Elizabeth Barrette (ysabetwordsmith) wrote,
Elizabeth Barrette

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Poem: "An Arm and a Leg"

This poem came out of a discussion with viva_la_topknot and other folks, regarding the role of handicapped characters.  It is presented here as a perk for votes in the fishbowl analysis poll.  Thank you all for your feedback!  You can read more about the Clockwork War series on the serial poetry page.  (Note: this poem contains some vulgar language under stress.)

An Arm and a Leg

When the skeeter bombs hit Zeta Team,
they lost half their men in the first blast.
Those who managed to crawl to shelter
left pieces of themselves behind
in the red-churned mud of the swamp.

Gideon Dallas, their best sniper, lost his left leg.
No more dashing and dodging for him,
in search of the perfect place to take aim.
Deacon Evans, their fastest runner, lost his right arm.
No more climbing hand-over-hand for him,
nor aiming a long gun to fire.

They looked at each other and said,
"If Pilot Archer can do it, so can we."
So they waited, and healed, and plotted.
By the time the physical therapist arrived,
they were staggering around the room,
sweat-lathered and stubborn,
Dallas clinging grimly to Evans' shoulders.

The therapist pried them apart,
and deposited each man in his own bed,
and scolded them for overexerting themselves.
"What would you have done,
in our place?" Dallas said to him.
The therapist shuffled on his prosthetic legs
and frowned with his scarred face.
"Well," he admitted slowly,
"I suppose I overexerted myself a time or two."

So he helped them practice together,
as well as separately, until
Dallas could get around on his new fake leg
and Evans could manage most tasks one-handed,
and the pair of them together functioned
like two halves of one smooth whole.

"That's all I can do for you,"
the therapist said.
"You need a gunnery instructor now."

They found one, though it took some fast talking,
and a reminder of Pilot Archer, to convince him
to retrain the pair of them for sniper duty.
But the brainbots had been closing in,
scurry and skittle and screech,
taking over human-run computer centers.
Only a sniper could hit them,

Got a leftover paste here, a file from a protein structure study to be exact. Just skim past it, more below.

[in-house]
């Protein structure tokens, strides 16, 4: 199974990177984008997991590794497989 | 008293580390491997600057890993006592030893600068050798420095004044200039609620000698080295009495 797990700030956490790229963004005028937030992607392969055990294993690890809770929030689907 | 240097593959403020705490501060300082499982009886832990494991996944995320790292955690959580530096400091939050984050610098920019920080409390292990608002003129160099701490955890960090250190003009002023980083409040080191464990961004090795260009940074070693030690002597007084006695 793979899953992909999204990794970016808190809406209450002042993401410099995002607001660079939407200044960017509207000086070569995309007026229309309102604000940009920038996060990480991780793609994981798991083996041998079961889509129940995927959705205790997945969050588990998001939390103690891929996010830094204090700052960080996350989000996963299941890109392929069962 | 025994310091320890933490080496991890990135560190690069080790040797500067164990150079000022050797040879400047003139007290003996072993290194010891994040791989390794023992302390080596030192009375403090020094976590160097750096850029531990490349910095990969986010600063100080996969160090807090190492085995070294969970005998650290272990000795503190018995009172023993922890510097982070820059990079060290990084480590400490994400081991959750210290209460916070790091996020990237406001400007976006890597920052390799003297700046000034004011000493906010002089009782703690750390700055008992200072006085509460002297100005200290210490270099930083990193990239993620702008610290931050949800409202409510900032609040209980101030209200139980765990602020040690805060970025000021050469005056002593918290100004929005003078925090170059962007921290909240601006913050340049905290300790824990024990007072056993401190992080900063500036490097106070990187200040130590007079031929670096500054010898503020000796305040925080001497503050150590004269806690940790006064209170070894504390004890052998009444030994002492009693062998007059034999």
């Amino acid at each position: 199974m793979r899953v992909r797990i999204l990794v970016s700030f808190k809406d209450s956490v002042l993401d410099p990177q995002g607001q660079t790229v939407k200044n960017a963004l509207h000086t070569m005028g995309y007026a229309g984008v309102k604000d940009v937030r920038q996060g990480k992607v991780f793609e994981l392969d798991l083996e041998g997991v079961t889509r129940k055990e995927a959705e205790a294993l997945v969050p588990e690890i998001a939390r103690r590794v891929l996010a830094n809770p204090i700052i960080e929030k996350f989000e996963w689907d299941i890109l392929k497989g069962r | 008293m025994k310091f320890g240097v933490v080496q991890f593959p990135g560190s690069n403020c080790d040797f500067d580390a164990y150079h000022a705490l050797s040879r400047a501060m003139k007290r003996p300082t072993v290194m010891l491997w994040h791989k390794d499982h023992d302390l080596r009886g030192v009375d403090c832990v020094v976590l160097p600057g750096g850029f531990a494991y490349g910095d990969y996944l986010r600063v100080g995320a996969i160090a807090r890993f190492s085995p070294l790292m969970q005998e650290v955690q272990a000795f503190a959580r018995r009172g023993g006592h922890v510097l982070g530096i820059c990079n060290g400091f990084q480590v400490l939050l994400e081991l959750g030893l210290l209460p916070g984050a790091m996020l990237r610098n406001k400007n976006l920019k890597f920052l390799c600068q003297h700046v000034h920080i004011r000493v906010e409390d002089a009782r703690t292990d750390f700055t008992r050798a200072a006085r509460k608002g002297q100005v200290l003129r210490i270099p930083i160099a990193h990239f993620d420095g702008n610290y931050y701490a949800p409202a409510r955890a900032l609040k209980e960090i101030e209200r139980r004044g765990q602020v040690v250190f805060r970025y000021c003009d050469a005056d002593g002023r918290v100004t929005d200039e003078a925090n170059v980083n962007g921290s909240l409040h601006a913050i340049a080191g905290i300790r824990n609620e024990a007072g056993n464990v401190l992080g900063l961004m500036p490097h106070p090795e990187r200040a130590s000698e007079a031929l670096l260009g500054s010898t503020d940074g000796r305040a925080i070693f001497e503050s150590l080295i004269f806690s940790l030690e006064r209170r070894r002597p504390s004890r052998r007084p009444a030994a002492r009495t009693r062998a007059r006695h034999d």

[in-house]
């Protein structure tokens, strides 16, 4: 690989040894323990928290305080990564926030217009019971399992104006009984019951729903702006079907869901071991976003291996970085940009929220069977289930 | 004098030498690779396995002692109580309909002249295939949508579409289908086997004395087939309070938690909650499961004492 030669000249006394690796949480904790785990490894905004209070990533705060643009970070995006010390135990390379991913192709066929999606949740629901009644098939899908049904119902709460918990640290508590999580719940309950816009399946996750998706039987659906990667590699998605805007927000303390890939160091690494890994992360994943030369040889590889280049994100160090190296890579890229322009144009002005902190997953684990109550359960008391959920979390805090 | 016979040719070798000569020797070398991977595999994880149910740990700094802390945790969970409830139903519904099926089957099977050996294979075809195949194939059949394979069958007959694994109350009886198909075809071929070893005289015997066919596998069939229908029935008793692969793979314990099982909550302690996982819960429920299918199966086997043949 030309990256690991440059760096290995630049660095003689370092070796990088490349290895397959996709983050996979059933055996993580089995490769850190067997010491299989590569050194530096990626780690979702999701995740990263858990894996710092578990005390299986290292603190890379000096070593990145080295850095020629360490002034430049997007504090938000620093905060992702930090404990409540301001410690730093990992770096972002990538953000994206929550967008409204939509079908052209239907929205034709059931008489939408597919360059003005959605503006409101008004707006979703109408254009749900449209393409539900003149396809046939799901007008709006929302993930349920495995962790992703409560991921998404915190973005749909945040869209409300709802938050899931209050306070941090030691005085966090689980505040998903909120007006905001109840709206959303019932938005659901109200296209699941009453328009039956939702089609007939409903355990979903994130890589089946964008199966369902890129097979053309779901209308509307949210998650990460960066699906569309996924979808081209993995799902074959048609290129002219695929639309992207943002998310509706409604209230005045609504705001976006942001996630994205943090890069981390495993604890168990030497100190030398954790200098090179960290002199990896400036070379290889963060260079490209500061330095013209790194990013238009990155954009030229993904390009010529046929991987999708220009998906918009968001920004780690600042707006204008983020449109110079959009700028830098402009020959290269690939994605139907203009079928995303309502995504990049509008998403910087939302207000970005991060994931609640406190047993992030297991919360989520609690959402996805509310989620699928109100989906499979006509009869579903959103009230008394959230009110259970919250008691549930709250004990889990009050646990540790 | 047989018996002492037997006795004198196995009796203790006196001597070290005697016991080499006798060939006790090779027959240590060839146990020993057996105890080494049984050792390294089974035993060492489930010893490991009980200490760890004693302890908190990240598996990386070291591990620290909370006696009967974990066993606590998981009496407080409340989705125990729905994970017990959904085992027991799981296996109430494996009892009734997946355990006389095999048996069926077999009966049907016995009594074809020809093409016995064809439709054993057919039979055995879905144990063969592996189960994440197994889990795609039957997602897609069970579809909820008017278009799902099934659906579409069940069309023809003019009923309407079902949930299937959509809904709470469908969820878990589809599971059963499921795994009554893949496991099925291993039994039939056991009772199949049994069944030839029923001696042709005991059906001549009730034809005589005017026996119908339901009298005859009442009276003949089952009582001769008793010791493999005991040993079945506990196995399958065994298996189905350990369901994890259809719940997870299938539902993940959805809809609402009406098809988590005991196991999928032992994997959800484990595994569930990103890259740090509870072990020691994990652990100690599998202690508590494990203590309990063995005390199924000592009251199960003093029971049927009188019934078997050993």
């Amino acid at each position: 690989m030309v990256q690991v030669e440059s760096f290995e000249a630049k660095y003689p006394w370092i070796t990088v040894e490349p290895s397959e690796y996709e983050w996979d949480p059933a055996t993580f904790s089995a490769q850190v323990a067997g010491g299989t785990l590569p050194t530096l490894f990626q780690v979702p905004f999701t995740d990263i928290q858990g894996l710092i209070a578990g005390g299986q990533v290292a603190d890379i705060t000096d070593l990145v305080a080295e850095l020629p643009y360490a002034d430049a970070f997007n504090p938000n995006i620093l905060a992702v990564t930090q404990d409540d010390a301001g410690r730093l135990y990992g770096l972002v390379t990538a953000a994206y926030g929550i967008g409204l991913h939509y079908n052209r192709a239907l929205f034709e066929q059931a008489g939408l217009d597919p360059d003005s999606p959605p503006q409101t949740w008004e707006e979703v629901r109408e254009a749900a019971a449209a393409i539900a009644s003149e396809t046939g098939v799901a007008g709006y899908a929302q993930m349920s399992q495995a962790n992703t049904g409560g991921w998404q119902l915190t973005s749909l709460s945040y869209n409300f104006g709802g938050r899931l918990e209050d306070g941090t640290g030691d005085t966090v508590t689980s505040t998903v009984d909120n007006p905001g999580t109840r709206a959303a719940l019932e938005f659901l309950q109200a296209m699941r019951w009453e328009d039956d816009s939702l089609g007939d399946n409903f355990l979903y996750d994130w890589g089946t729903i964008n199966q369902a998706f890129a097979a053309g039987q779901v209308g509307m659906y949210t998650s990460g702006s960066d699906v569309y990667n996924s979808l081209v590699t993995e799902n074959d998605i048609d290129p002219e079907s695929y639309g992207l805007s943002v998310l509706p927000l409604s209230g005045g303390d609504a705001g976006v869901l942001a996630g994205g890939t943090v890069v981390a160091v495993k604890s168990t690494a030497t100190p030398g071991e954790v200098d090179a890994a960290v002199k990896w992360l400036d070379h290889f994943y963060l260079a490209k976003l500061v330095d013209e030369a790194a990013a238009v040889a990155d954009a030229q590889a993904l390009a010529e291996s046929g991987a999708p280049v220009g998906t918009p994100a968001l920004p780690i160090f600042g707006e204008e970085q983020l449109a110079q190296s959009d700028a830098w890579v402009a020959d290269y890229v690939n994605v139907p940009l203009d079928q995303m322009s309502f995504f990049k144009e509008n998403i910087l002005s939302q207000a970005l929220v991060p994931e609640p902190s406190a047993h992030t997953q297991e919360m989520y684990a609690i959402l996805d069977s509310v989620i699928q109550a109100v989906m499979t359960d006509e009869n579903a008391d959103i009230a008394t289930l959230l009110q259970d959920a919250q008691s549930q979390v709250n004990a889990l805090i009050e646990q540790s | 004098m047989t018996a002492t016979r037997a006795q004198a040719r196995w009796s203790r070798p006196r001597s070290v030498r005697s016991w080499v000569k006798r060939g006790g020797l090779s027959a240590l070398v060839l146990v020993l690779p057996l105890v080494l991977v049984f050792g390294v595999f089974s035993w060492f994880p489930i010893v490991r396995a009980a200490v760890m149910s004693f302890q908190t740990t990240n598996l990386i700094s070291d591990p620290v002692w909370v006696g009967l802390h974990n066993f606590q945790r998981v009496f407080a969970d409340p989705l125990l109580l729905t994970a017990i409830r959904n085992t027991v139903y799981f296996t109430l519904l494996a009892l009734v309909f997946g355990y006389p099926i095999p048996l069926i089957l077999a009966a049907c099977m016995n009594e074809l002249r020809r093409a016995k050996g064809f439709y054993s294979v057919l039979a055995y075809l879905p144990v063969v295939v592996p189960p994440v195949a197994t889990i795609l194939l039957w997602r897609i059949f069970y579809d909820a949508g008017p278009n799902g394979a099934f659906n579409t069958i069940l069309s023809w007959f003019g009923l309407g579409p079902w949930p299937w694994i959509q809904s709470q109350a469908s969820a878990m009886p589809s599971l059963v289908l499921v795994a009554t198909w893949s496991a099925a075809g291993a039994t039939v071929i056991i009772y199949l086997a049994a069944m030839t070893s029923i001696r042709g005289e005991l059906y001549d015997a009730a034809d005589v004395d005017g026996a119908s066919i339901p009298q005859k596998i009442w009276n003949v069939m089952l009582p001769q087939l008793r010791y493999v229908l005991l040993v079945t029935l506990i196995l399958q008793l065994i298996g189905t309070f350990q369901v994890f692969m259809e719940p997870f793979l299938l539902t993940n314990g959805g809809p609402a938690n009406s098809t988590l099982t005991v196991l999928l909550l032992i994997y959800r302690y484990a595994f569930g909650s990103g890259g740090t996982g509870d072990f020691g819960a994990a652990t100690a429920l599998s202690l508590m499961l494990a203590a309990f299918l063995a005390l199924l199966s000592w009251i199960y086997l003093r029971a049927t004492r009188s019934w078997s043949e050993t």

and the army was running out of snipers.
The rest of the soldiers were as helpless
as blind mice running through a clockwork war.
They all knew that was why the instructor agreed,
though none of them said it aloud.

Dallas took aim at the stationary targets,
and missed altogether,
and snapped "Stand the fuck still!"
at Evans until they both wanted to kill each other.
But the bots needed killing more,
so they kept at their practice.

Evans ran through the obstacle course,
and tripped into a tumble when Dallas fell off,
and yelled "Hold the fuck on!"
until the piggy had had enough of the back
and said so.  But they went on anyway.

They got better slowly,
as the weeks rolled by them
like waves under a fanboat.
Dallas hit the targets.
Evans made the jumps.
They stuck it out together, melded
into one mind and one body.

When they returned to the field,
Evans ran with the wind at his feet,
dived and dodged and never lost contact,
and the botflies couldn't draw a bead on them.
Dallas set up his rifle and took aim
at the brainbots scuttling toward Command,
stroked the trigger and pinholed the central chip.
Down went the targets in a spray of scrapmetal,
and wouldn't the scavengers be glad
to find the raw material after the battle.

They were given medals,
which they dropped in a drawer;
and interviews, which they mumbled through
and then fumed over afterwards.
The things some reporters said, honestly!

Of course  they were brave:
they were soldiers.
That was their job.

Tags: activism, bleu, cyberfunded creativity, poem, poetry, reading, science fiction, writing

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